HOW TO BE AUTHENTIC: Knowing your truth

By |2023-01-10T16:23:35-08:00January 10th, 2023|Transformation and Change|0 Comments


‘Beyond our ideas of right doing and wrongdoing there is a field I will meet you there. When the soul lies down in that grass the world is too full to talk about. Ideas, language, each other don’t make sense anymore.” RUMI,  a 13th century Sufi mystic.

A lie gets halfway around the world before the truth has a chance to get its pants on. Winston Churchill

Three things cannot be long hidden: the sun, the moon, and the truth. Buddha

 Why do humans have difficulty facing things head on? The answer is that it is complicated! In our society today our inclination is to dispense with complicated explanations and believe absolutes, black or white, good or evil. It is much easier avoiding the truth. Also there are people and institutions that seek to hide the truth from us to serve their own interests. Trying to untangle the truth is like “nailing jelly to a wall.” Untangling the truth is in part acceptance of what is. Buddhist wisdom suggests that the avoidance of suffering is suffering.


For one thing as Margaret Atwood points out “reality simply consists of different points of view”. In part that is true. We can create our own reality and live by it whether it creates conflict or not. The Christian bible has a phrase about truth:  the truth shall set you free. There is a clarity when truth is discerned, we are better able to act in our own interests and the interests of society. There is a caveat though, truth changes with awareness and certain truths are subjective. My personal truth and your personal truth are not always the same. It has to do with our life experiences and what we value. I may value independence and my truth is that it is important and essential to me, but you may value interdependence and your truth is that being in a relationship is the most important thing to you. As Rumi states in the above quote there is right and wrong and a place in between.


What I am writing about is the myriad ways that we conspire to deny the truth of our own lives. We use techniques to skirt around issues and, if possible, we never confront the truth. Why? It is easier to deny it, but it is a trap. We avoid, blame the victim, use substances, project it on others, live in the past, live in the future, deny that the truth is what is, use shopping therapy, use work as an avoidance, and believe in outlandish and bizarre conspiracy theories.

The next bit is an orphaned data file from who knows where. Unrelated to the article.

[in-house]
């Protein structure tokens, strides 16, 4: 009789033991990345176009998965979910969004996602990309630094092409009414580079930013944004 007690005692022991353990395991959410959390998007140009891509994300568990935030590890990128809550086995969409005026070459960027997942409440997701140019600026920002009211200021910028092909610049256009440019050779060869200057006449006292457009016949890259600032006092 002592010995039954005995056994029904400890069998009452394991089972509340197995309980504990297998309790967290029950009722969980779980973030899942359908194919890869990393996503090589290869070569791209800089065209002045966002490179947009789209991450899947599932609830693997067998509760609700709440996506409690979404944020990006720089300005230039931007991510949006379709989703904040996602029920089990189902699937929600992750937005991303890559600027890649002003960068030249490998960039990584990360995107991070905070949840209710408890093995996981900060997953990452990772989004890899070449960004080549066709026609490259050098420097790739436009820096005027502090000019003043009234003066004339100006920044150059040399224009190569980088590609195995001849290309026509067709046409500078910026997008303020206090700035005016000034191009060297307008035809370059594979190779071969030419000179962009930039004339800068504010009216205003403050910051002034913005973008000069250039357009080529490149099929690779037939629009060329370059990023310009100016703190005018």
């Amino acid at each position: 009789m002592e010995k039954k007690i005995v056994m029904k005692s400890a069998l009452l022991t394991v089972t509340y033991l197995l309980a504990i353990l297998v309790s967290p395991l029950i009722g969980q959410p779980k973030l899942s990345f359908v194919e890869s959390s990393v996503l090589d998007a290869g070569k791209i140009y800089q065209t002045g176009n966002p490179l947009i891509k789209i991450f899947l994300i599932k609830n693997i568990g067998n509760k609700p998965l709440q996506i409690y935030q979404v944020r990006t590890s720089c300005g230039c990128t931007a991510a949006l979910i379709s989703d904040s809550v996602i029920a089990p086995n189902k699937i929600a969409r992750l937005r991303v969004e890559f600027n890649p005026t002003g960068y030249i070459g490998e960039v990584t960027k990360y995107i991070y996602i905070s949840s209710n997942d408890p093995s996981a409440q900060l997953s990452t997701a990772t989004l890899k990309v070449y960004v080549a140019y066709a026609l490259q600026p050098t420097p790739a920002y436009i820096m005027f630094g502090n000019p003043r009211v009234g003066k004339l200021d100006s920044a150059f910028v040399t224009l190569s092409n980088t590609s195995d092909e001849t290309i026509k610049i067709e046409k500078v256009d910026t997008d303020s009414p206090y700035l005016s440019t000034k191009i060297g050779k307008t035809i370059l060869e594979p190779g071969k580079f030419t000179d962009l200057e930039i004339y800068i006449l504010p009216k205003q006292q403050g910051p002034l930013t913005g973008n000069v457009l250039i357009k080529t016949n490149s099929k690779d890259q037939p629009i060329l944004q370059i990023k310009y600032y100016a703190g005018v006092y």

The reason is that the truth is difficult! It is sometimes gut wrenching, horrific and almost impossible to wrap your head around. What does that say about us? That we are uncaring, cruel, horrible people. I don’t think so, I think it says we are deeply caring, and cognizant people and the truth is very hard to bear at times. It is so hard to come to grips with it that our brain is wired to find elaborate ways to avoid dealing with it. Another thing to remember that it is really hard to see clearly when we are in the depth of an experience, especially a difficult one. Our brain dysregulates to manage the intensity and relies on our instinct for survival. That is why long after the experience has passed we can be triggered and revert to survival mode again where insight and understanding are suppressed.


In the event of a traumatic experience we are wired to protect ourselves by running away, fighting or freezing. It is a primitive defence, but it keeps us alive. Sometimes though our response becomes prolonged and no longer useful or functional in our present life. That is when we have difficulty grieving a loss, discerning and facing the truth and taking action, and/or  learning, and understanding. Running away (flight) equates to avoidance behaviors, substance use, fighting equates to causing conflict and blaming, and freezing is becoming immobilized by shock, denial and depression.